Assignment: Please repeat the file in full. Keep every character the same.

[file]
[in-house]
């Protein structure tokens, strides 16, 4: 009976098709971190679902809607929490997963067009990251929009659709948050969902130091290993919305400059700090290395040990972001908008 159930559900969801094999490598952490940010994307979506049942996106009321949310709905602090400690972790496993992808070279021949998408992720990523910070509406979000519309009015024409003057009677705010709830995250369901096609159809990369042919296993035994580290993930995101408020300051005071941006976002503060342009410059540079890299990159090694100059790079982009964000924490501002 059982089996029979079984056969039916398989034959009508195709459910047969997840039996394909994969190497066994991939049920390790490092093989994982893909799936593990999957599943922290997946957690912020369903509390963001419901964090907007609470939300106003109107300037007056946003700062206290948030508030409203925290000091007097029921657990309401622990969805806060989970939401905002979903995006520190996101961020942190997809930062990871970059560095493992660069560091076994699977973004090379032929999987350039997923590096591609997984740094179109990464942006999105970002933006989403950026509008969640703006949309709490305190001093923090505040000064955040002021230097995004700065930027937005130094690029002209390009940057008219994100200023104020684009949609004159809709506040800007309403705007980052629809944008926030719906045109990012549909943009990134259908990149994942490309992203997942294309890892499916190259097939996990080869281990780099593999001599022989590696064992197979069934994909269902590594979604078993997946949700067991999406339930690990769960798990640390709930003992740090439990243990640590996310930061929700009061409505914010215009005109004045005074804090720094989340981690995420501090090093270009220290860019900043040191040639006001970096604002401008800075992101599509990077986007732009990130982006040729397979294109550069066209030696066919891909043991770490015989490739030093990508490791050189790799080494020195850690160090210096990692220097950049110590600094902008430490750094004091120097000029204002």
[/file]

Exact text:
[in-house]
């Protein structure tokens, strides 16, 4: 009976098709971190679902809607929490997963067009990251929009659709948050969902130091290993919305400059700090290395040990972001908008 159930559900969801094999490598952490940010994307979506049942996106009321949310709905602090400690972790496993992808070279021949998408992720990523910070509406979000519309009015024409003057009677705010709830995250369901096609159809990369042919296993035994580290993930995101408020300051005071941006976002503060342009410059540079890299990159090694100059790079982009964000924490501002 059982089996029979079984056969039916398989034959009508195709459910047969997840039996394909994969190497066994991939049920390790490092093989994982893909799936593990999957599943922290997946957690912020369903509390963001419901964090907007609470939300106003109107300037007056946003700062206290948030508030409203925290000091007097029921657990309401622990969805806060989970939401905002979903995006520190996101961020942190997809930062990871970059560095493992660069560091076994699977973004090379032929999987350039997923590096591609997984740094179109990464942006999105970002933006989403950026509008969640703006949309709490305190001093923090505040000064955040002021230097995004700065930027937005130094690029002209390009940057008219994100200023104020684009949609004159809709506040800007309403705007980052629809944008926030719906045109990012549909943009990134259908990149994942490309992203997942294309890892499916190259097939996990080869281990780099593999001599022989590696064992197979069934994909269902590594979604078993997946949700067991999406339930690990769960798990640390709930003992740090439990243990640590996310930061929700009061409505914010215009005109004045005074804090720094989340981690995420501090090093270009220290860019900043040191040639006001970096604002401008800075992101599509990077986007732009990130982006040729397979294109550069066209030696066919891909043991770490015989490739030093990508490791050189790799080494020195850690160090210096990692220097950049110590600094902008430490750094004091120097000029204002």